No Trivia's Friday Five: Earl Sweatshirt Confronts the Culture of 'First!'


by Brandon Soderberg
Earl Sweatshirt
Earl Sweatshirt

Plus, Fatima Al Qadiri slays trap rave, Meek Mill, Danny Brown, and Steinski vs. Romney

<p>This week's Friday Five is brought to you by Popeye's Chicken & Biscuits (or as they now call themselves, "Popeye's Louisiana Kitchen") who inexplicably offer free Wi-Fi. Not that I'm complaining. As someone who had to evacuate New Jersey because of the hurricane, and spent the rest of this week scrambling around for places to stay and wireless Internet to steal, it is much appreciated. Their delicious spicy french fries and ice-cold orange soda are also appreciated. Don't worry about me, my dog is safe, and the most expensive thing I own is, like, <a href="http://www.spin.com/blogs/i-am-proud-owner-original-black-ken-artwork">the original Lil B <i>Black Ken</i> cover art</a> and a few Sun Ra LPs, so even if my apartment is flooded and my stuff's ruined, it ain't no thing. For others, this storm is a huge deal, so make sure you help out friends, family, and strangers if they need it.</p>

<p><b>Earl Sweatshirt "Chum"</b><br>
"Chum," tossed onto Odd Future's Tumblr yesterday, rebuts many of the tics that define OFWGKTA. Earl begins by rewriting OF leader Tyler, the Creator's pissed-off venting from <i>Bastard</i>: "It's probably been 12 years since my father left, left me fatherless / And I just used to say, "I hate him," in dishonest jest / When honestly I miss the nigga, like when I was six / And every time I got the chance to say it, I would swallow it." Rather than rage-out at dad, he admits that shit's just a front and he would really just love to see his pops more. Verse two is pretty much a "I once was lost" redemption tale with Earl detailing his grades slipping as he smokes weed, crashes parties, and steals bikes. A pointed shot at <i>Complex</i>, who proudly proclaimed in April of 2011, "Complex Exclusive: We Found Earl Sweatshirt" flips <i>Goblin</i>'s love-hate relationship loop with blog coverage and points out that Earl was at the center of a "FIRST!" battle he had no control over, stuck in Samoa and all: "These Complex fuck niggas'll track me down / Just to be the guys that did it, like I like attention."</p>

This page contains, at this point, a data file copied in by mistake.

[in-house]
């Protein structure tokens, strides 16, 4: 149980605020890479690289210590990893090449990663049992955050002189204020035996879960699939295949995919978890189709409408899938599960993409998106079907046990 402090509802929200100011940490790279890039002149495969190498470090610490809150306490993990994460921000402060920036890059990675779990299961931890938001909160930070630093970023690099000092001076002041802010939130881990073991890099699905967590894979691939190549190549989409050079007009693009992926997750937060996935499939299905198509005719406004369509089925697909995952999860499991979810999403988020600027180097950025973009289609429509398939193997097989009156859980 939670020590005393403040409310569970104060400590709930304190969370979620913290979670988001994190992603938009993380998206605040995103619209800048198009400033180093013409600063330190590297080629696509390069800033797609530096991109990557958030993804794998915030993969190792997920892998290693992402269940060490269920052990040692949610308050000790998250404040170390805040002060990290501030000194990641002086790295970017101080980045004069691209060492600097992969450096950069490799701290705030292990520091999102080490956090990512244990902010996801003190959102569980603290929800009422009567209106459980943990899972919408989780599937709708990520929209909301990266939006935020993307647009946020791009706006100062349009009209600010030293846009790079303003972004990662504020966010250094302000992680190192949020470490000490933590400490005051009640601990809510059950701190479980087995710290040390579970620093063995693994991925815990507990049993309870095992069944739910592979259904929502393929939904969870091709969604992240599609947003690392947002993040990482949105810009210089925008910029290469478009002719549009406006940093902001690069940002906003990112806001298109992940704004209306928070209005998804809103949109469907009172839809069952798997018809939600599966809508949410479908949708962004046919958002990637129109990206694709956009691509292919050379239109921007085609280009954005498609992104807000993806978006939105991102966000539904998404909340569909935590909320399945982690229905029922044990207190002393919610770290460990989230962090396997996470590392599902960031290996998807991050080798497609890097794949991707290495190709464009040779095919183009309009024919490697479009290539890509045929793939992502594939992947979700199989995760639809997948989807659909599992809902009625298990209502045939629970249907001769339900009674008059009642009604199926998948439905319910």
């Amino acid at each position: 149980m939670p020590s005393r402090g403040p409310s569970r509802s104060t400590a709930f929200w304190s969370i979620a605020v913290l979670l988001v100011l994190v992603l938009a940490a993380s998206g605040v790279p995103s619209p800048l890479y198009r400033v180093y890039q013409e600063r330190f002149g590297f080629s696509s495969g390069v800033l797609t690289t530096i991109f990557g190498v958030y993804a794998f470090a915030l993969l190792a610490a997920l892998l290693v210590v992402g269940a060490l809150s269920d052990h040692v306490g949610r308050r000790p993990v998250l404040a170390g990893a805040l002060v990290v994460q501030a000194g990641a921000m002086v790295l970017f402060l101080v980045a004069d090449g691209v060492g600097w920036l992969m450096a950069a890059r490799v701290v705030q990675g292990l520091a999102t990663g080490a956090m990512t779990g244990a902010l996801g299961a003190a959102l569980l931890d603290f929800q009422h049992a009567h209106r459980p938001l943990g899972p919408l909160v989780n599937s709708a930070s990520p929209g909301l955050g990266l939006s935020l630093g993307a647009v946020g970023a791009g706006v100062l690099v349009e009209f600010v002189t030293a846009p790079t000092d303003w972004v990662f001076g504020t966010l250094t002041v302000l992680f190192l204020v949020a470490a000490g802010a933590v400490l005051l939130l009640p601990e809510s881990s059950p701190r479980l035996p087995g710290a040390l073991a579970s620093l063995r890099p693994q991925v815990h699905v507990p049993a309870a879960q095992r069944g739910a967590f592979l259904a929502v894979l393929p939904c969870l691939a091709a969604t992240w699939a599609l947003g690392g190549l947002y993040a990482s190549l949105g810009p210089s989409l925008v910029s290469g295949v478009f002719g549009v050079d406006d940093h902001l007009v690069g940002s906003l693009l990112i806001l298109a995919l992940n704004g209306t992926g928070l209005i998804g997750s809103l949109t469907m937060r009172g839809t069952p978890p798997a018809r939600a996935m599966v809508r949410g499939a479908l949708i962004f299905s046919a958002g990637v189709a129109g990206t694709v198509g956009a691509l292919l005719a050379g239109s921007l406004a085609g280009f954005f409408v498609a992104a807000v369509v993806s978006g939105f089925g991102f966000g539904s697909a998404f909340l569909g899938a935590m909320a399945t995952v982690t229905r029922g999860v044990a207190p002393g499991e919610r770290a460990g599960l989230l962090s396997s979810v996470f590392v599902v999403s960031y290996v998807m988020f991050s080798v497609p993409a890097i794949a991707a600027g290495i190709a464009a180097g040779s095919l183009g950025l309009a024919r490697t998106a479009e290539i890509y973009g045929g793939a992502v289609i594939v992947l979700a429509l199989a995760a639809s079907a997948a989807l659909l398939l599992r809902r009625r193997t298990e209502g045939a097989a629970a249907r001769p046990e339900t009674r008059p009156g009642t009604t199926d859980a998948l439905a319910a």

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<p><b>Fatima Al Qadiri "Oil Well"</b><br>
Influenced by the 1992 video game <i>Desert Strike: Return of the Gulf</i>, Fatima Al Qadiri's <i>Desert Strike</i> is a memory purge and a personal-as-political pontification on war-as-entertainment. Video-game designers imagined a sequel to the Gulf War within a year of that war ending. And that seems even more perverse when you consider that a little more than a decade later, George W. Bush, Dick Cheney, and others actually contrived GULF WAR PT. 2 FOR REAL! Al Qadiri, who grew up in Kuwait, played <i>Desert Strike</i> as a child, and the game feels like the apex of the Reagan '80s when Hollywood and politics were inextricably tied together. All the action flicks of the era prepared the brains of people my age for a 2000s full of brown-people bad guys, and a certain comfort with stuff blowing up, as long as we could witness it through a TV screen. Film critic J. Hoberman referred to these flicks as "warno." Al Qadiri vomits up a childhood of "warno," and challenges navel-gazing chillwave musicians who make albums based around their comfy memories of video games and their parents' beach house. Meanwhile, a sound effect of a shell rattling through "Oil Well" mocks the gunshot-filled hipster redundancy of trap rave.</p>

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<p><b>Meek Mill "Dreams & Nightmares"</b><br>